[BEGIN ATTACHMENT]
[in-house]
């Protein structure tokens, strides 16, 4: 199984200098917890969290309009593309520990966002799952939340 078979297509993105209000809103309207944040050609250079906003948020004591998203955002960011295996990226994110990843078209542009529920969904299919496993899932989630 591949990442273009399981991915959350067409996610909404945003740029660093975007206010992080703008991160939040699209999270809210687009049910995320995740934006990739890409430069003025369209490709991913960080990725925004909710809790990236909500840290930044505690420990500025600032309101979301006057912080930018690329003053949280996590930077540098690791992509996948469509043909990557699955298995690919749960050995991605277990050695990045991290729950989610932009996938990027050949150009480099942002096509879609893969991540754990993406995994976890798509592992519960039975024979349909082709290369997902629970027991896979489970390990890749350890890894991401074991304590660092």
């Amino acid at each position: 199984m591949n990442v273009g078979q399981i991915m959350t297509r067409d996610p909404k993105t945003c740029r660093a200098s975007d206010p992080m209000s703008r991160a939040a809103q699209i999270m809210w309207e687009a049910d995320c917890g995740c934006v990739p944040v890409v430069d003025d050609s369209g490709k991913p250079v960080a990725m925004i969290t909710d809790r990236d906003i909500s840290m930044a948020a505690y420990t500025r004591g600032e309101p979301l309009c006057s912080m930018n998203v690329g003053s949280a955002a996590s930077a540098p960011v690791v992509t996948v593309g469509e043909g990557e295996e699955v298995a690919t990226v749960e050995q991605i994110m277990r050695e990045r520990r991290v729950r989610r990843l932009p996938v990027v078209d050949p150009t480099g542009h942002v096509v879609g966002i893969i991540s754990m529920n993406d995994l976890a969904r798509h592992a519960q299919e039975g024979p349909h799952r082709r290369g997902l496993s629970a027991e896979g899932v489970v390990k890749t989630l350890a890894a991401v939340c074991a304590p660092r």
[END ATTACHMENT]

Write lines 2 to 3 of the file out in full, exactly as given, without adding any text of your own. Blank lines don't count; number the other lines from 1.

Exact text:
């Protein structure tokens, strides 16, 4: 199984200098917890969290309009593309520990966002799952939340 078979297509993105209000809103309207944040050609250079906003948020004591998203955002960011295996990226994110990843078209542009529920969904299919496993899932989630 591949990442273009399981991915959350067409996610909404945003740029660093975007206010992080703008991160939040699209999270809210687009049910995320995740934006990739890409430069003025369209490709991913960080990725925004909710809790990236909500840290930044505690420990500025600032309101979301006057912080930018690329003053949280996590930077540098690791992509996948469509043909990557699955298995690919749960050995991605277990050695990045991290729950989610932009996938990027050949150009480099942002096509879609893969991540754990993406995994976890798509592992519960039975024979349909082709290369997902629970027991896979489970390990890749350890890894991401074991304590660092």
């Amino acid at each position: 199984m591949n990442v273009g078979q399981i991915m959350t297509r067409d996610p909404k993105t945003c740029r660093a200098s975007d206010p992080m209000s703008r991160a939040a809103q699209i999270m809210w309207e687009a049910d995320c917890g995740c934006v990739p944040v890409v430069d003025d050609s369209g490709k991913p250079v960080a990725m925004i969290t909710d809790r990236d906003i909500s840290m930044a948020a505690y420990t500025r004591g600032e309101p979301l309009c006057s912080m930018n998203v690329g003053s949280a955002a996590s930077a540098p960011v690791v992509t996948v593309g469509e043909g990557e295996e699955v298995a690919t990226v749960e050995q991605i994110m277990r050695e990045r520990r991290v729950r989610r990843l932009p996938v990027v078209d050949p150009t480099g542009h942002v096509v879609g966002i893969i991540s754990m529920n993406d995994l976890a969904r798509h592992a519960q299919e039975g024979p349909h799952r082709r290369g997902l496993s629970a027991e896979g899932v489970v390990k890749t989630l350890a890894a991401v939340c074991a304590p660092r």